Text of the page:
I take issue with certain elements of swap/barter compared to the liquidity of commerce (buy/sell) and rental (borrow/lend) things. Commerce is clearly the driver of our economy. Barter is largely a less sophisticated version of commerce. Rental is something most of us regular folk do on a regular basis as well. It fills an entirely different need of experiencing any item from DVDs to clothing to cars to homes that you can’t or don’t want to own outright.

Swaptree has managed to integrate a new twist with multi-way trades so I don’t agree the posts are fully without merit. You can read the comments here that I participated in if you’re interested.

If you’re going to call wolf, you’d better come up with the goods. It’s all you can control is the sentimental answer. More than that, the world is simply different than ever. Startups built to get “Crunched” are destined to fail. Those that get “Crunched” as a result of being something truly useful deserve to be there, so they would’ve succeeded anyway.

In coverage and in life, you can’t get it right every time and by trying to be right all the time, you are destined to miss a lot of good stuff. More than ever, the world is a democratic place and the good stuff eventually bubbles up.

Furthermore, I do not believe that either of these entities, Facebook or TechCrunch, have anything but the best intentions for the tech community at large.

So no matter the challenges and politics, times are good for Internet entrepreneurs these days.

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Welcome The Superficial (the blog)

23 06 2007

Blogging (when I should be surfing) from 70 degree weather from superficial Southern California…

Paul Kedrosky blogs about his panel at Supernova this week. Unlike his fellow big hitting, tech-centric panelists, he rejoiced at the number of mentions of Paris Hilton because it signaled the arrival of the web as mass media. I, too, have heard the blog TMZ over and over and over now in the mainstream press. TMZ has become the new Drudge report for celebrity worship and following. The traffic numbers prove this out.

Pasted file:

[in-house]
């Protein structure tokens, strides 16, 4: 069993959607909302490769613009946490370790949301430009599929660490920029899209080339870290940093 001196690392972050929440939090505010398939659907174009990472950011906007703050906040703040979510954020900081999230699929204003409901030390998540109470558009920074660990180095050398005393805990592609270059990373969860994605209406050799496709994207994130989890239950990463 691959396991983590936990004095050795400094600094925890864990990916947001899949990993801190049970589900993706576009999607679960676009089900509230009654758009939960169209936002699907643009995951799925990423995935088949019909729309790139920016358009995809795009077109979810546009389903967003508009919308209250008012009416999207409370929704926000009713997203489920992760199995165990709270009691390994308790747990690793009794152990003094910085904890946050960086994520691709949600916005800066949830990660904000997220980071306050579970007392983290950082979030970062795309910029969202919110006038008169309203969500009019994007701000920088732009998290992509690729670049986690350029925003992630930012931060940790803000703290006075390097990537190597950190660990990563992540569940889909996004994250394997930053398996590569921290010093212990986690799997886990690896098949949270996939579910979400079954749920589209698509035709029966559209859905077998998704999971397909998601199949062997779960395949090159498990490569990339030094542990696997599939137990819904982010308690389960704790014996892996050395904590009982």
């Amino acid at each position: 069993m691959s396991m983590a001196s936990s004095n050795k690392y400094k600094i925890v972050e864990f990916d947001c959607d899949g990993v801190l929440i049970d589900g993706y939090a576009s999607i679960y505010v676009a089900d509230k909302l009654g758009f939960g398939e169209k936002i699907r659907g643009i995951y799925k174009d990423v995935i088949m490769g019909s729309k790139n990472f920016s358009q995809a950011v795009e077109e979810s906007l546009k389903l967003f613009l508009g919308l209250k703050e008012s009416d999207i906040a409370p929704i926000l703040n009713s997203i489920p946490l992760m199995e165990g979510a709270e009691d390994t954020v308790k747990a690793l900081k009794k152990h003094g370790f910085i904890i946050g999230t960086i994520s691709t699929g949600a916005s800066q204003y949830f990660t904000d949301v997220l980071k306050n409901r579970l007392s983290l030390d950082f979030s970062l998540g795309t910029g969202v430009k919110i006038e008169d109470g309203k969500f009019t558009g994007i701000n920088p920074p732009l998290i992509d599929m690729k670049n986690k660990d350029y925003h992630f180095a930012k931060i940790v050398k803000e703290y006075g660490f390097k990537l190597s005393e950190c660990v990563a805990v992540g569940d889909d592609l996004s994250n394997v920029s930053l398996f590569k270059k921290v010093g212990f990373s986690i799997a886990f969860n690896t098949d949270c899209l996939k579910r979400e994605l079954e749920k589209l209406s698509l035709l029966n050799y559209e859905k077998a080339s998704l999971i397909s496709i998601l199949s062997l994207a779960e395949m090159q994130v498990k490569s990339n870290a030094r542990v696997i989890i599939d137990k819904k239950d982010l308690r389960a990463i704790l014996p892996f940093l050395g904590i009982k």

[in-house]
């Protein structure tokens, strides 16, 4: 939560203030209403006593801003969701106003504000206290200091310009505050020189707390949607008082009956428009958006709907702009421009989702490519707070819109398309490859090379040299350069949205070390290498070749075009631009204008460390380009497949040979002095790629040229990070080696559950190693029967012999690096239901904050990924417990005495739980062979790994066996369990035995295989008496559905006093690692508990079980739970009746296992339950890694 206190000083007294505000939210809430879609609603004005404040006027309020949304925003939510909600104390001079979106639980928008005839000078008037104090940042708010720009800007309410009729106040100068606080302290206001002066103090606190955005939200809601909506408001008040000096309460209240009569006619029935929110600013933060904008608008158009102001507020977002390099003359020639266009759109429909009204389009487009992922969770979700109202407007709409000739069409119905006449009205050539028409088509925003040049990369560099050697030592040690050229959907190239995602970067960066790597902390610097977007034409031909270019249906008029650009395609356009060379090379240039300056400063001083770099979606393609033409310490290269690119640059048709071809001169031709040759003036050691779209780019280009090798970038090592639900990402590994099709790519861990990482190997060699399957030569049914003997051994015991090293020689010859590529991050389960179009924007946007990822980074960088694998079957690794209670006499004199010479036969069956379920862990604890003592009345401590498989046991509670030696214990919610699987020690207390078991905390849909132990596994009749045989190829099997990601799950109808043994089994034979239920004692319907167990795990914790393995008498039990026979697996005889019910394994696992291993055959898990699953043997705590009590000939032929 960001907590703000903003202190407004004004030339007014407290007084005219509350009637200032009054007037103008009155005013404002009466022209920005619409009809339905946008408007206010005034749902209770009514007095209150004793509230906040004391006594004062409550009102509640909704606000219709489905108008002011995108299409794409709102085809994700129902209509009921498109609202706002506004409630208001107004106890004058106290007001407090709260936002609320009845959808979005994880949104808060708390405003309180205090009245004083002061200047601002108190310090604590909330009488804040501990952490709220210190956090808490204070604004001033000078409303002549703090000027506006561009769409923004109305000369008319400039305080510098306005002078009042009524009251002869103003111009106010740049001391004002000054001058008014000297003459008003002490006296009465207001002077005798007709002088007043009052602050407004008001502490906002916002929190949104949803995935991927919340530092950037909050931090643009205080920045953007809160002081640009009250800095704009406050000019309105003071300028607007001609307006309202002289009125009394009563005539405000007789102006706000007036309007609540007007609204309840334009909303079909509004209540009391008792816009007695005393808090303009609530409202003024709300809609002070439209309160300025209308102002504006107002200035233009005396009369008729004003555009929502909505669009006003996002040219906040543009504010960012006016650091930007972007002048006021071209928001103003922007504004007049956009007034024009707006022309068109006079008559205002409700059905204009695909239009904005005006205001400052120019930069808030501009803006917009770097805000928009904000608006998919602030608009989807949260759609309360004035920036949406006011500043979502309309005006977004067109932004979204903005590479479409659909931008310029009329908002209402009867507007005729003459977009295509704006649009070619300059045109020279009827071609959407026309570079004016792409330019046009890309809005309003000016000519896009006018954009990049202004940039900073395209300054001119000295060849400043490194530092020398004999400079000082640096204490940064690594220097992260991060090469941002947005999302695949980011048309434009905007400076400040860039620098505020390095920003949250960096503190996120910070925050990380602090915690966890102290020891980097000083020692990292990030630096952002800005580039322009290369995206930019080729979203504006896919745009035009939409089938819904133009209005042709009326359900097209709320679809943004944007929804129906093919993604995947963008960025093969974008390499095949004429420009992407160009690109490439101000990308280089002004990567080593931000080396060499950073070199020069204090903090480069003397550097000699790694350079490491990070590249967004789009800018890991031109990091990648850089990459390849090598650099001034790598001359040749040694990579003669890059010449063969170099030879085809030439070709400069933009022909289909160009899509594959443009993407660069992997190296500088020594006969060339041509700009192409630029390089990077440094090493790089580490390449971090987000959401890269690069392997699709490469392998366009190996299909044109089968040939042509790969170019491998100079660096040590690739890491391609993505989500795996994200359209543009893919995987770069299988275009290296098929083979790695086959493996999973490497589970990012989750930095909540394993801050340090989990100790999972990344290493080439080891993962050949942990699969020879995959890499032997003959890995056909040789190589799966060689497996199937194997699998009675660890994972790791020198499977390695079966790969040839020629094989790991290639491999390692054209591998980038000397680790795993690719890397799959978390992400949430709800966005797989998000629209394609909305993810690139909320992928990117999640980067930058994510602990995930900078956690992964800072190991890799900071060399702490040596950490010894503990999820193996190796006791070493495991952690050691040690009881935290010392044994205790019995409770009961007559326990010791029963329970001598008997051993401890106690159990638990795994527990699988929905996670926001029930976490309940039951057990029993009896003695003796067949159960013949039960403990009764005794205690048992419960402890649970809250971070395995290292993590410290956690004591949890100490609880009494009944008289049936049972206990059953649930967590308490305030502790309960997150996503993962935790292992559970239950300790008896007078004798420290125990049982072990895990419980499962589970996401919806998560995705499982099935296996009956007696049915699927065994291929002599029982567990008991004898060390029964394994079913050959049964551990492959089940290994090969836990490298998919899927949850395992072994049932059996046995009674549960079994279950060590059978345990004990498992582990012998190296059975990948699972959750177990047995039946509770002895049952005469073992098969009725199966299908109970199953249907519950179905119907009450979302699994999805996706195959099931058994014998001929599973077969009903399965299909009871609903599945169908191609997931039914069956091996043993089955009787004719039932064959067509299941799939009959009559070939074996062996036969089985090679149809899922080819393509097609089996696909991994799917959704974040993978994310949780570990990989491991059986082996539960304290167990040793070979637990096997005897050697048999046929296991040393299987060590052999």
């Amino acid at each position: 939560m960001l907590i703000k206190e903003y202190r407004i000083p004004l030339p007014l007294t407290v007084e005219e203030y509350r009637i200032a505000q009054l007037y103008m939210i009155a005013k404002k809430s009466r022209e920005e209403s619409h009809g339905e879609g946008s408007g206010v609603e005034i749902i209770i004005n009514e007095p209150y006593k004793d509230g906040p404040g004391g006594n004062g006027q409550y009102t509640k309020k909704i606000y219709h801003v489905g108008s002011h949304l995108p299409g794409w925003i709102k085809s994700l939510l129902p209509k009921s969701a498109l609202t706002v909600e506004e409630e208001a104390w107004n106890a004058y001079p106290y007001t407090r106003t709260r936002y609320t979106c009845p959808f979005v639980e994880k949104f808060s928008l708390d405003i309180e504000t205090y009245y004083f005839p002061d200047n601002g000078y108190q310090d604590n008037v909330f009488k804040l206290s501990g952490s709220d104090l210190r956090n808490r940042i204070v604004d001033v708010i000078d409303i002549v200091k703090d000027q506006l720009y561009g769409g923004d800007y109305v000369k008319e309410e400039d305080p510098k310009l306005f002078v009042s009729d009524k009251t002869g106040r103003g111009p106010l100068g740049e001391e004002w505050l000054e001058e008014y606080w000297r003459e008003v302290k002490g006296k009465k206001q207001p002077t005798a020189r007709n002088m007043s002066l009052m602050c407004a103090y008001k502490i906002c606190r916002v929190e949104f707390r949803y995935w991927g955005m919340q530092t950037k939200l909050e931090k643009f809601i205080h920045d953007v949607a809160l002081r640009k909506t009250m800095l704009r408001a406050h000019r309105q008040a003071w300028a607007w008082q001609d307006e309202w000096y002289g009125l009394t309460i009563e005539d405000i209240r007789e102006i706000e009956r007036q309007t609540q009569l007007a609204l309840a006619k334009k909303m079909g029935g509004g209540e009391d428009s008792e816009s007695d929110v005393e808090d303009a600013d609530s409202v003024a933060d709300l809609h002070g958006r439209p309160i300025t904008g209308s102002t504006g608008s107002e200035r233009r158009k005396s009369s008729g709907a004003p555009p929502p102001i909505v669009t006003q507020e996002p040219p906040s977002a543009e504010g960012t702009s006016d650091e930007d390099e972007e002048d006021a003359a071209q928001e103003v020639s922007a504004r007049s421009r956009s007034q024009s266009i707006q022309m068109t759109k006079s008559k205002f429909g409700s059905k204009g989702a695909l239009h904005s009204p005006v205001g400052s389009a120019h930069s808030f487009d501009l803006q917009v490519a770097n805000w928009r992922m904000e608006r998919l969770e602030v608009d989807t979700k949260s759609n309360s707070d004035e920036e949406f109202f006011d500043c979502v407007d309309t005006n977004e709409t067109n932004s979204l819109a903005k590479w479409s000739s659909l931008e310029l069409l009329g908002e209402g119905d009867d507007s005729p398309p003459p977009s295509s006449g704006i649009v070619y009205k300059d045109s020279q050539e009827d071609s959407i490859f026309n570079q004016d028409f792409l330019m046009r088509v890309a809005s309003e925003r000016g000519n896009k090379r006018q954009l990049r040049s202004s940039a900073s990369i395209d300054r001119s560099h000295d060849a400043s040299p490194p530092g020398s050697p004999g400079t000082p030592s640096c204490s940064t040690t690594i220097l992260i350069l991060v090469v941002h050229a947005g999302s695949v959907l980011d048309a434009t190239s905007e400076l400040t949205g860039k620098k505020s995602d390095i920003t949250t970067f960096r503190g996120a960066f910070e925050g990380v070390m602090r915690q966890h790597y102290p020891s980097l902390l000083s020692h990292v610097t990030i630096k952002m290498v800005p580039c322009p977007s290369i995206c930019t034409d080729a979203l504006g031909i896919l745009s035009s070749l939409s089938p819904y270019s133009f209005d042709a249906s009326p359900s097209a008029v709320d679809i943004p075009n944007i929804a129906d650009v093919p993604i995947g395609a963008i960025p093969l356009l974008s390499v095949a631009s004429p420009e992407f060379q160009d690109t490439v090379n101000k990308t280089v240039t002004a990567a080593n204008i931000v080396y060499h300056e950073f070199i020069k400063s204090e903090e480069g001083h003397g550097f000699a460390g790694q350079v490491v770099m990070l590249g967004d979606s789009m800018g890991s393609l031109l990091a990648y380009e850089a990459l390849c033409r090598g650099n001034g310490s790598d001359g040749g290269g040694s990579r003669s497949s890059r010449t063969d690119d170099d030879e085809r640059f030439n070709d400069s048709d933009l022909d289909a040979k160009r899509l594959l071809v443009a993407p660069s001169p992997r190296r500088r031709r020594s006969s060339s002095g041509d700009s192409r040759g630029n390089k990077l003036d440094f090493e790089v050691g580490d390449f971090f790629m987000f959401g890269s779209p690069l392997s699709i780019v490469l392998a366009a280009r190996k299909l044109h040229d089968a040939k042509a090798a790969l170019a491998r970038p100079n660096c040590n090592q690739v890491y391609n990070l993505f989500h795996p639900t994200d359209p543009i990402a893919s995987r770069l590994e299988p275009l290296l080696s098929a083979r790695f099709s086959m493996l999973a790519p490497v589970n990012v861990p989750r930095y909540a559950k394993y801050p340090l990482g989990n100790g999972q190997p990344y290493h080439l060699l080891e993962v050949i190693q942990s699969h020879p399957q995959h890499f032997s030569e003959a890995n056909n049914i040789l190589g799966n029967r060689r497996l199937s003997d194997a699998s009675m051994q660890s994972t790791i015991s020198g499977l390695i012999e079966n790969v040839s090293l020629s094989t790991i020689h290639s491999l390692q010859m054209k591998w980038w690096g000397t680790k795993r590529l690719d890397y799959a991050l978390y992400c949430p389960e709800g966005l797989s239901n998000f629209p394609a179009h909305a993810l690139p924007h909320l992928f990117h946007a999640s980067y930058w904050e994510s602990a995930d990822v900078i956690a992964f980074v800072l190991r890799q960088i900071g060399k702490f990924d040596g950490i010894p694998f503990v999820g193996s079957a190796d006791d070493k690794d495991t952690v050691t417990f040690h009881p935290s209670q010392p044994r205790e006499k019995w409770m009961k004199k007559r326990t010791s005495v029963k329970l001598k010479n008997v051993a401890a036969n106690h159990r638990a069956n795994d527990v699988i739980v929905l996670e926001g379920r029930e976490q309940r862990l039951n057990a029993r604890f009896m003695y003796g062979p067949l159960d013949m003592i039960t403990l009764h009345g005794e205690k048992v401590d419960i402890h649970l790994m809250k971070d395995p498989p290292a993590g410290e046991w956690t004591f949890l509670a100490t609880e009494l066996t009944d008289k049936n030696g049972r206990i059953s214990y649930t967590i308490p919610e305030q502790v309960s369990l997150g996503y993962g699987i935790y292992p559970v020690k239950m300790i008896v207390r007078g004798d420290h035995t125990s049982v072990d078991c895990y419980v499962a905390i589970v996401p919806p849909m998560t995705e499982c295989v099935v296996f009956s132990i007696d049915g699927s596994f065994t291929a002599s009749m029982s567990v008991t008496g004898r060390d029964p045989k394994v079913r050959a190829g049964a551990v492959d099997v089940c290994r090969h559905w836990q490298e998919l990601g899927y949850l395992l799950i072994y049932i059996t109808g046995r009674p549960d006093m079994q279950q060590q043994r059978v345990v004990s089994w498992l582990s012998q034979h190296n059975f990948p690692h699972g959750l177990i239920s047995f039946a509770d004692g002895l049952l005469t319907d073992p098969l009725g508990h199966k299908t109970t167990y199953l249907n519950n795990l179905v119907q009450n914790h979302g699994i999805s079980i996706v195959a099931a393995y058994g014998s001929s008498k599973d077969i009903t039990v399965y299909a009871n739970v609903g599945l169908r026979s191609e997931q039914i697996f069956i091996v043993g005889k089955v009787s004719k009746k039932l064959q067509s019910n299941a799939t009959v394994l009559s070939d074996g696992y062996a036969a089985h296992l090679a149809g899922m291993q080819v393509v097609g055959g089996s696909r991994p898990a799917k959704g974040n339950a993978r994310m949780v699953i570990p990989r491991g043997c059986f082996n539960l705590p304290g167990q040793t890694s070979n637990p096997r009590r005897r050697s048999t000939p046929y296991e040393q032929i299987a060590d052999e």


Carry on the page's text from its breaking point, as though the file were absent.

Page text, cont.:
It’s pretty hard not to find the fascination with celebrities disconcerting. I’m still at a loss as to exactly who it is that is hero worshipping Paris Hilton. However, everyone’s talking about it, even if it’s largely to simply lambaste the heiress and watch the symbol of selfishness and excessiveness fall hard. I had a five minute debate over whether it was fair to tear Paris Hilton down or whether she deserves at least some remorse for serving some jail time and already felt bad for wasting that much time on the subject.

It highlights the interesting tension between techies/hippies/realness versus superficiality. Now the superficial pleasures (of which, celebrity following is the worse kind) have found their way into the inner sanctum of the web that was once dominated by techies.

As a techie, you certainly don’t have to sell out to this and I certainly commend those that don’t. Just understand that sometimes the simplest, most superficial pleasures will become those that will ultimately find the biggest audiences on the web. And sometimes promoting some fun, superficial elements on your web property isn’t always a bad thing.